Canadian Security Magazine

Panel: UN reliance on private military security companies growing, lacks transparency

By Alexandra Olson for The Associated Press   

News Public Sector military private security UN

An expert panel called Thursday for more transparency surrounding the deepening reliance of the United Nations on private security companies for services from armed guards to police training.

The Working Group on the Use of Mercenaries, an independent panel mandated by the U.N. Human Rights Council, held a series of meetings and debates this week as part of its ongoing investigation into a practice that is drawing increasing scrutiny. The five-member group plans to present a report next year.

The discussion within the United Nations echoes a wider debate over the role of high-priced security firms in conflicts worldwide.

The U.N. has hired some of the same companies whose contractors drew outrage for violent or insensitive behaviour while working for the U.S. military in Iraq and Afghanistan. Some academics and U.N. member countries worry that the United Nations is compromising its legitimacy by involving such firms in its peacekeeping and peace building operations.

“We should not and do not want to wait until an atrocity occurs before we have in place a conversation and system of determining accountability,” said Working Group member Gabor Rona, a human rights advocate. “Because violations will occur.”


While the U.N. has taken steps to clarify its policies, panel members said many issues remain unresolved. Among those is how to hold contractors accountable for abuses committed in the field and the establishment of an oversight mechanism to ensure compliance with international standards.

Complicating the situation, security companies are sometimes hired not by the United Nations but by member states participating in its missions. Most recently, military contractor DynCorp announced in April that it won a State Department contract for up to $48.6 million to help support a U.S. contingent to the peacekeeping mission in Haiti. DynCorp, based in Fall Church, Virginia, said it will recruit and finance officers to join the Haiti mission’s police unit.

DynCorp’s involvement in U.N. operations has been controversial in part because the company secretly co-ordinated flights for the rendition terrorism suspects to CIA-operated overseas prisons. The firm also drew criticism in 2005 when three of its guards assigned to the protective detail of Afghan President Hamid Karzai got drunk and caused a scene in the VIP lounge of the Kabul airport. DynCorp fired the three guards.

Private security companies often become involved in U.N. operations “because of the outsourcing policies of implementing partners or member states,” said Ase Gilje Ostensen, a Norwegian academic who last year published a report titled “The Political influence of Private Military and Security Companies on U.N. Peacekeeping.”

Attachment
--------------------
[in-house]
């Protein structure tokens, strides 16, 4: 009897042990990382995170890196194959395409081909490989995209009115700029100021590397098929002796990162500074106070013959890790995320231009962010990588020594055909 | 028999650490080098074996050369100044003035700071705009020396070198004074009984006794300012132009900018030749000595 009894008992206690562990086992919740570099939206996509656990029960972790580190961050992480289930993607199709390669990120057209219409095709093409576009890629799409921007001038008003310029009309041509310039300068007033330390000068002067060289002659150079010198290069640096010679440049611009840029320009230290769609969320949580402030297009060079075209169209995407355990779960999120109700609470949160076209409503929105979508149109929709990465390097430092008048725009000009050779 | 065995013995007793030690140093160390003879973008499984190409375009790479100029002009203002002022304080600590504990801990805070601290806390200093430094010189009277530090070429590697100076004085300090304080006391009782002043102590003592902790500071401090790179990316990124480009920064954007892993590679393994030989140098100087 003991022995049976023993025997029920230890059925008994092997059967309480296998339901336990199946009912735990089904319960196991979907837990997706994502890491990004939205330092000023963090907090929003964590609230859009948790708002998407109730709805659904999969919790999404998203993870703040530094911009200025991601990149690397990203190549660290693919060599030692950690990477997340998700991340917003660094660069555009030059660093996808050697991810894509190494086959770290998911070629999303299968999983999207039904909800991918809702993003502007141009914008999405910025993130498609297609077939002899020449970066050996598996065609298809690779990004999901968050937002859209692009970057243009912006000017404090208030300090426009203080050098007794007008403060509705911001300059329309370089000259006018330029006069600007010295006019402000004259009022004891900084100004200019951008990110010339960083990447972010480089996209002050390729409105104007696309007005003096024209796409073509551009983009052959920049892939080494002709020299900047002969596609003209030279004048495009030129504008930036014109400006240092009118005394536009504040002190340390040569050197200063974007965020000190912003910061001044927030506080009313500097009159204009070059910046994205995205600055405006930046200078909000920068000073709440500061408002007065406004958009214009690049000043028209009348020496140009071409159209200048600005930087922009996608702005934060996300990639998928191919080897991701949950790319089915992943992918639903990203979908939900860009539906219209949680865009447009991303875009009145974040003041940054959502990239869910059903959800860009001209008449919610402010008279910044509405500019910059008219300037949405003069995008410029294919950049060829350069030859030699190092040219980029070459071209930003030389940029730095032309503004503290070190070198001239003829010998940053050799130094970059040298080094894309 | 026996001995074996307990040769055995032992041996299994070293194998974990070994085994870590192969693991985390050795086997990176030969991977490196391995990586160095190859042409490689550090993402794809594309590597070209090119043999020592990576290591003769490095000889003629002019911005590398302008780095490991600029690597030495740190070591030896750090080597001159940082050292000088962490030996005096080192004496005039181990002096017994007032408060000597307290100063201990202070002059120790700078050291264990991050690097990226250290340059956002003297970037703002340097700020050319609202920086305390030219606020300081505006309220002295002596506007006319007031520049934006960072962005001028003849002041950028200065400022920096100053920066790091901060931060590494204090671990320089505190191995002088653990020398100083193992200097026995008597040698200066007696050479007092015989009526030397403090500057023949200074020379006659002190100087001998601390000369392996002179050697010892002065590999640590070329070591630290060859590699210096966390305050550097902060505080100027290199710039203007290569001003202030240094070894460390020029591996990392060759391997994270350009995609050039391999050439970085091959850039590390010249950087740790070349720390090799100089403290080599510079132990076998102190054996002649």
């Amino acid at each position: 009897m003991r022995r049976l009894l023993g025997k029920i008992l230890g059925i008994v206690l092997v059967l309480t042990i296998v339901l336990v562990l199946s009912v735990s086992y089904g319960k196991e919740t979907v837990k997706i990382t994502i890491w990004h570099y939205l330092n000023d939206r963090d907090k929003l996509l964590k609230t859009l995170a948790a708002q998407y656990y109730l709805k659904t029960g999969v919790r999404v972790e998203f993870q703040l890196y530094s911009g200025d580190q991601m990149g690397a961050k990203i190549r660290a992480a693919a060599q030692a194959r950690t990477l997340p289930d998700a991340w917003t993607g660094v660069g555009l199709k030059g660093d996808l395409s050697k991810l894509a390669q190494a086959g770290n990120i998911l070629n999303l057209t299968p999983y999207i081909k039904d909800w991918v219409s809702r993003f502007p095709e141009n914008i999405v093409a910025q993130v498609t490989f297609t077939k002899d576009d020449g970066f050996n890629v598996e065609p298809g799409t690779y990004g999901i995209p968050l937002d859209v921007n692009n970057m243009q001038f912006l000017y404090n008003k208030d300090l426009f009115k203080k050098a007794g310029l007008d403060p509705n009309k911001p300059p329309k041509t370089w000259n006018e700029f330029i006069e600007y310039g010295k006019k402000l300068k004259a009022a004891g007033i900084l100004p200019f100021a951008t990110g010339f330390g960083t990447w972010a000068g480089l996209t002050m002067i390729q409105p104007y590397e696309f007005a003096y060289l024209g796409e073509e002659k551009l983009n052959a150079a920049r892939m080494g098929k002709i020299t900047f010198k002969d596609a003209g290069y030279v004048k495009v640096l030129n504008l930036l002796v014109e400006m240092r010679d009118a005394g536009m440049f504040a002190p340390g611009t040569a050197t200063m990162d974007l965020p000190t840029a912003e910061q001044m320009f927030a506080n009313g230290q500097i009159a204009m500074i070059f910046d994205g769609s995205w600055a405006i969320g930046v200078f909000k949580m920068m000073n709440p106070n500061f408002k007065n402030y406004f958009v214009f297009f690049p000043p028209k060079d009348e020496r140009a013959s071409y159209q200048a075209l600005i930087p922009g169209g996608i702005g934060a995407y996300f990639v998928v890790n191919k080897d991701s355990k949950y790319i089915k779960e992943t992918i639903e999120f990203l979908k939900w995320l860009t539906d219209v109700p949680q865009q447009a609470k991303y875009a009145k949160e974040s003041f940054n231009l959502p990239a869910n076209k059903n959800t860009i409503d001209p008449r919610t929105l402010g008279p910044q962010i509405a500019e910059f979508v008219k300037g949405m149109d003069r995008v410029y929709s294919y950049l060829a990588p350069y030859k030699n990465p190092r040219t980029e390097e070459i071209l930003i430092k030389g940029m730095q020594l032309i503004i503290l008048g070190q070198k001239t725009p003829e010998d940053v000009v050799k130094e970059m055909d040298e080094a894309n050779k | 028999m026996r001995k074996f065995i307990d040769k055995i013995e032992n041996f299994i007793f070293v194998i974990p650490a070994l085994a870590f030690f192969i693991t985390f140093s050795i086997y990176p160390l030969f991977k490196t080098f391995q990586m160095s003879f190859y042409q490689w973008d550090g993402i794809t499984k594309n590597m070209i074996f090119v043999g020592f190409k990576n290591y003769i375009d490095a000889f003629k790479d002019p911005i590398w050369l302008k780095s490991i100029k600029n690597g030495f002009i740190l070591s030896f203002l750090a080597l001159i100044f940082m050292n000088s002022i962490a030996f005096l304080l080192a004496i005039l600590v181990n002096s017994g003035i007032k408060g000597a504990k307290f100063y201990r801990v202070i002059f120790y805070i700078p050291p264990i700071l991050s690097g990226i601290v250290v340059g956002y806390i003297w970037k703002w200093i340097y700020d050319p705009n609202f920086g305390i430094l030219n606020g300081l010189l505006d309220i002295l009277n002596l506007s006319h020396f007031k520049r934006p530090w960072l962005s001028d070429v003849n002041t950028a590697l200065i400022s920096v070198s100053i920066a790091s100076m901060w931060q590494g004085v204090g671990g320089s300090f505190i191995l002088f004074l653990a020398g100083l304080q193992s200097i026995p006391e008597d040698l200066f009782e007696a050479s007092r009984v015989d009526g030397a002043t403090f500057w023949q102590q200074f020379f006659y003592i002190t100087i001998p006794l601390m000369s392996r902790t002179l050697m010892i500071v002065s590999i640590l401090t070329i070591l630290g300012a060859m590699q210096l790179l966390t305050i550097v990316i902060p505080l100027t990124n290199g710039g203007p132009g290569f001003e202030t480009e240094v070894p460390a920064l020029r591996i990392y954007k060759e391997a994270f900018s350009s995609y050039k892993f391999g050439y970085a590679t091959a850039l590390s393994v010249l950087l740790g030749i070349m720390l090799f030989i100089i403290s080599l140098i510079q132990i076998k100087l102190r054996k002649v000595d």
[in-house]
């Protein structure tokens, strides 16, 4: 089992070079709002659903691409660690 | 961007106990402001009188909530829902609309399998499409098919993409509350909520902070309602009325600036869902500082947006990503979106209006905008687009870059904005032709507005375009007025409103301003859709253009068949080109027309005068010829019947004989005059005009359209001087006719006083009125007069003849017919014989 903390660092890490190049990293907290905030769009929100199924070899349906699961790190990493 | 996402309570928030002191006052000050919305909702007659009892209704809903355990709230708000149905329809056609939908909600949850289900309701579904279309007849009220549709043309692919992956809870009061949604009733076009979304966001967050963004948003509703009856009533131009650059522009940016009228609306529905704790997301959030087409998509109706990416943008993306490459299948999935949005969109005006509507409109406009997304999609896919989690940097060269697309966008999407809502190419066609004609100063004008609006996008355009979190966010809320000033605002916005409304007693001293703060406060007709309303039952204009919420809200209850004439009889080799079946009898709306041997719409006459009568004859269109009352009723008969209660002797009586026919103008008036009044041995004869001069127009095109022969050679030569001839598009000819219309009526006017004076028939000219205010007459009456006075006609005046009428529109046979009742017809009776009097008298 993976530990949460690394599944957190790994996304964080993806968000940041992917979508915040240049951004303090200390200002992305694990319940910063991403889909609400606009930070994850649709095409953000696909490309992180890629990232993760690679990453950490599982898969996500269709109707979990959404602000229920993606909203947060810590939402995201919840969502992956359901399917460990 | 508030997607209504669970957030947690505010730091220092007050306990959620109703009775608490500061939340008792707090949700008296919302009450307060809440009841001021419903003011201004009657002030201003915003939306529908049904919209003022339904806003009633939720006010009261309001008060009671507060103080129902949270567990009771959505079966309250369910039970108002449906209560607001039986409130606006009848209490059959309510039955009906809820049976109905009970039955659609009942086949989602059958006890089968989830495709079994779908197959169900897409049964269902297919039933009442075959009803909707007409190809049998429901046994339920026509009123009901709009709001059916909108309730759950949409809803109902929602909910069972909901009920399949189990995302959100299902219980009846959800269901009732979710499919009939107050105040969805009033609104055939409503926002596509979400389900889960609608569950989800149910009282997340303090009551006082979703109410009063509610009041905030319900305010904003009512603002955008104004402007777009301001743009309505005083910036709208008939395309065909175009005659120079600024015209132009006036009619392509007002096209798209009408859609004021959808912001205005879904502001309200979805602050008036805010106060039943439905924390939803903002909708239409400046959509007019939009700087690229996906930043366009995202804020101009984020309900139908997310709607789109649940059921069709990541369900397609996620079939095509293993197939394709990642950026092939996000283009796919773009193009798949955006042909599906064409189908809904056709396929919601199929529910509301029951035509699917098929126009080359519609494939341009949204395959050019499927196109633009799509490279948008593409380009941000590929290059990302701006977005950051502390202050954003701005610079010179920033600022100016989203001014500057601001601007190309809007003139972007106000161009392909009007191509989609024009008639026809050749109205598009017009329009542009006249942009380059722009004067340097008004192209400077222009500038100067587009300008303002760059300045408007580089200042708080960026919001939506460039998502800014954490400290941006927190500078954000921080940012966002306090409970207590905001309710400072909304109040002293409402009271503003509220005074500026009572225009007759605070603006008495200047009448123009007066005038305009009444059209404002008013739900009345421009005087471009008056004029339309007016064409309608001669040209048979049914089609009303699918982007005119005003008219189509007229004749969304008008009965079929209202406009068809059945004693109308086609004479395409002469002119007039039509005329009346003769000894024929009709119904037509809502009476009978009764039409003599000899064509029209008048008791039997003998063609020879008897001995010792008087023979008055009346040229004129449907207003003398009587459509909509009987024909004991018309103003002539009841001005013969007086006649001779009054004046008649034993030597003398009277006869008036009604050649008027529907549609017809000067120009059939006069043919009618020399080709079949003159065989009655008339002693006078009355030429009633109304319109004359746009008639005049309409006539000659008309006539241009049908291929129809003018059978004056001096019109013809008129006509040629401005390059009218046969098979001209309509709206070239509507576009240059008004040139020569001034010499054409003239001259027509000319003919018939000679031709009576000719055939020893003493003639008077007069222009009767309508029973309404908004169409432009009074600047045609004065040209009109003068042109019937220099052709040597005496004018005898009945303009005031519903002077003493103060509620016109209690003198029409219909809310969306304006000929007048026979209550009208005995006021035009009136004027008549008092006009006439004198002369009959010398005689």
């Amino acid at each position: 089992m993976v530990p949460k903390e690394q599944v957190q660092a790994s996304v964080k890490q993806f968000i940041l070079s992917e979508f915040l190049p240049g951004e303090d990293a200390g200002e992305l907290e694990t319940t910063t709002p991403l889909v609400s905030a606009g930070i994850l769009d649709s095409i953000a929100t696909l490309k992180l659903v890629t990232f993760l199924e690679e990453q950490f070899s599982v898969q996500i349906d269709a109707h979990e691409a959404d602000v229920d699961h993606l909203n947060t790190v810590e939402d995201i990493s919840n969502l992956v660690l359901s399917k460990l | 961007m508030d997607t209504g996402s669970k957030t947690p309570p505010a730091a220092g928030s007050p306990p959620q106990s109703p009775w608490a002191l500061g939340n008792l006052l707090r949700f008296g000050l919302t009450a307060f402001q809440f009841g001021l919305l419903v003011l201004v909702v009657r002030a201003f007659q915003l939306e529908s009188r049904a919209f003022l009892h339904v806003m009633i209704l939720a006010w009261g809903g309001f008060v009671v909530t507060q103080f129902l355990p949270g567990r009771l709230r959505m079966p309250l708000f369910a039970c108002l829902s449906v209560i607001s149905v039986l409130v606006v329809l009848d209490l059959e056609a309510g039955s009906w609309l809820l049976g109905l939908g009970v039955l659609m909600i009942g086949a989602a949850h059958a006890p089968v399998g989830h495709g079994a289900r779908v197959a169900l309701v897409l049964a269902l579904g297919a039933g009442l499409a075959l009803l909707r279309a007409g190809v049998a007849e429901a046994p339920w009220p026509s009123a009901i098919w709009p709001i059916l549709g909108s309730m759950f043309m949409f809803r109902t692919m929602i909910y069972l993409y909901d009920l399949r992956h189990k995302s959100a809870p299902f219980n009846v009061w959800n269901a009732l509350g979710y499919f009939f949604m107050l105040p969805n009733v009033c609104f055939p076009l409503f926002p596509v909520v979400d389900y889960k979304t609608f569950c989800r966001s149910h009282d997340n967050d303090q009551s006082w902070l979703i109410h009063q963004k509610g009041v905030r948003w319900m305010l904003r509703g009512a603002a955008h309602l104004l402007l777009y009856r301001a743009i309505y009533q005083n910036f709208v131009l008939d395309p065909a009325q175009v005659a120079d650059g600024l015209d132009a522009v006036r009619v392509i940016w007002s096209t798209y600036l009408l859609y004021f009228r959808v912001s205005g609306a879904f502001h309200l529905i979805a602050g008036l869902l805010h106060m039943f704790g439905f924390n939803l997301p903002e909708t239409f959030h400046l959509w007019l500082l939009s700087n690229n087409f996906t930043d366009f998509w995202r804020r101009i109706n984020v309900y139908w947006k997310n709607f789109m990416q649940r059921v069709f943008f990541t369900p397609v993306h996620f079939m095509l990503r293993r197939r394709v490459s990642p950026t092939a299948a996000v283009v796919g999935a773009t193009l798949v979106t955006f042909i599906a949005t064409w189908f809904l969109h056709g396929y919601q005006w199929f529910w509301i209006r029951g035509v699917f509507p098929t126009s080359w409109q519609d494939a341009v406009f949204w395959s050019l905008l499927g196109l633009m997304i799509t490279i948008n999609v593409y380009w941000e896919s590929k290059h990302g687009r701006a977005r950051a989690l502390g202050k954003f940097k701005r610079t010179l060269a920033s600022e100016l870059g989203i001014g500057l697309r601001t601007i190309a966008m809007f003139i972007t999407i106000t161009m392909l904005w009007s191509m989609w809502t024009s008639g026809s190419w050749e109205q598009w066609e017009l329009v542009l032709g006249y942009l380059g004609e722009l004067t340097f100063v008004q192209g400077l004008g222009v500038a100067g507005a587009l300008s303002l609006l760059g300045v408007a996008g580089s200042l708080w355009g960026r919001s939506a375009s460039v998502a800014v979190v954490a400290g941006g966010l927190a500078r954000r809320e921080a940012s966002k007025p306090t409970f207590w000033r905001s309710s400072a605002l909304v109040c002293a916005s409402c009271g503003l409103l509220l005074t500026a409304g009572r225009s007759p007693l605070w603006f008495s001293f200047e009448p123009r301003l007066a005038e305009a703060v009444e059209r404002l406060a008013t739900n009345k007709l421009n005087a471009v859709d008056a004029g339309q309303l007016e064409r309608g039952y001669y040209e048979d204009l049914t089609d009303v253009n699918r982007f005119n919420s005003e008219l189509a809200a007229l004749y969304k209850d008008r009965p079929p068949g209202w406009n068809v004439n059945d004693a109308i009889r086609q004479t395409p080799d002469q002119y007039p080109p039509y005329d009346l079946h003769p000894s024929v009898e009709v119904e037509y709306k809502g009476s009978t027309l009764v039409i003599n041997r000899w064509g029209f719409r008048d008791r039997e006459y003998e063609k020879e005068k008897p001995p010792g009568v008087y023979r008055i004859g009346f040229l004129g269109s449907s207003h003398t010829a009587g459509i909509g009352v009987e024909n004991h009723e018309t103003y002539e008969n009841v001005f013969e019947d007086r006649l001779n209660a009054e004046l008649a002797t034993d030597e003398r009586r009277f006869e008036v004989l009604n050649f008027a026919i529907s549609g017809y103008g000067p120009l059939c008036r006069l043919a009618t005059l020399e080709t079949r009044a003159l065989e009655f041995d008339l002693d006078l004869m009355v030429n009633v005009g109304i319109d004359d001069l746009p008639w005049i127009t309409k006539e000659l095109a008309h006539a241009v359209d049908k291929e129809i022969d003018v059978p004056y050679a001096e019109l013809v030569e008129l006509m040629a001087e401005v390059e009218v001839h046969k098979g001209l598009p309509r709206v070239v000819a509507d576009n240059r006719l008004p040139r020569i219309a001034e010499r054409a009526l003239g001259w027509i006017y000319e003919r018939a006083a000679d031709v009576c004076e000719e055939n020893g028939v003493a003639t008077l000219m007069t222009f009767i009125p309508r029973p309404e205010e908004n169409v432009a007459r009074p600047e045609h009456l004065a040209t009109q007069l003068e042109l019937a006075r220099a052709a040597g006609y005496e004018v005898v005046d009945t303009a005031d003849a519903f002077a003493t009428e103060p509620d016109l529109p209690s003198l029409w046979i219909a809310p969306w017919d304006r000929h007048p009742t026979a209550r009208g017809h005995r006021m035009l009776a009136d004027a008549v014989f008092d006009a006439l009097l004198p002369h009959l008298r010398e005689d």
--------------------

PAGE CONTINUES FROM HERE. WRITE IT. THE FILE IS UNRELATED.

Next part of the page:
“In fact, private military and security companies sometimes deliver their services within U.N. operations to little awareness or oversight of the U.N. at all,” Ostensen said Wednesday during a debate at the United Nations.

U.N. officials said the world body needs private security firms because its growing peacekeeping operations and other missions increasingly operate in regions where conflicts are no longer between government armies that respect U.N. personnel, but between insurgents who do not.

Syrian insurgents have repeatedly attacked peacekeepers in the Golan Heights, prompting the U.N. to bolster its 40-year-old mission there. Peacekeepers frequently come under attack in Africa and gunmen have killed U.N.-backed polio vaccination workers in Pakistan.

“Twenty years ago, the protection of a blue U.N. flag was paramount and respected more or less by all,” said Rick Cottam, who deals with security issues for the U.N. Staff Federation. “Unfortunately, we’ve seen over the years more and more direct, targeted attacks on U.N. staff. A lot of the staff that we lose unfortunately are locally recruited staff and there are organizations and insurgents who are directly targeting U.N. staff.”

In a speech last year, U.N. Assistant Secretary-General for Legal Affairs Stephen Mathias called the increasing attacks “a disturbing trend” that “has led to an increased use of armed private security companies.” He said the U.N. had recently adopted a policy that establishes that such firms must only be engaged as a last resort. It requires that they subscribe to an “International Code of Conduct for Private Security Service Providers,” which was created in 2010 through multilateral discussions.

Critics note that the international code is not a legally binding document. Faiza Patel, a member of the Working Group, also noted that most individual countries have not committed to a similar requirement when hiring private security firms to help in their participation in U.N. missions.

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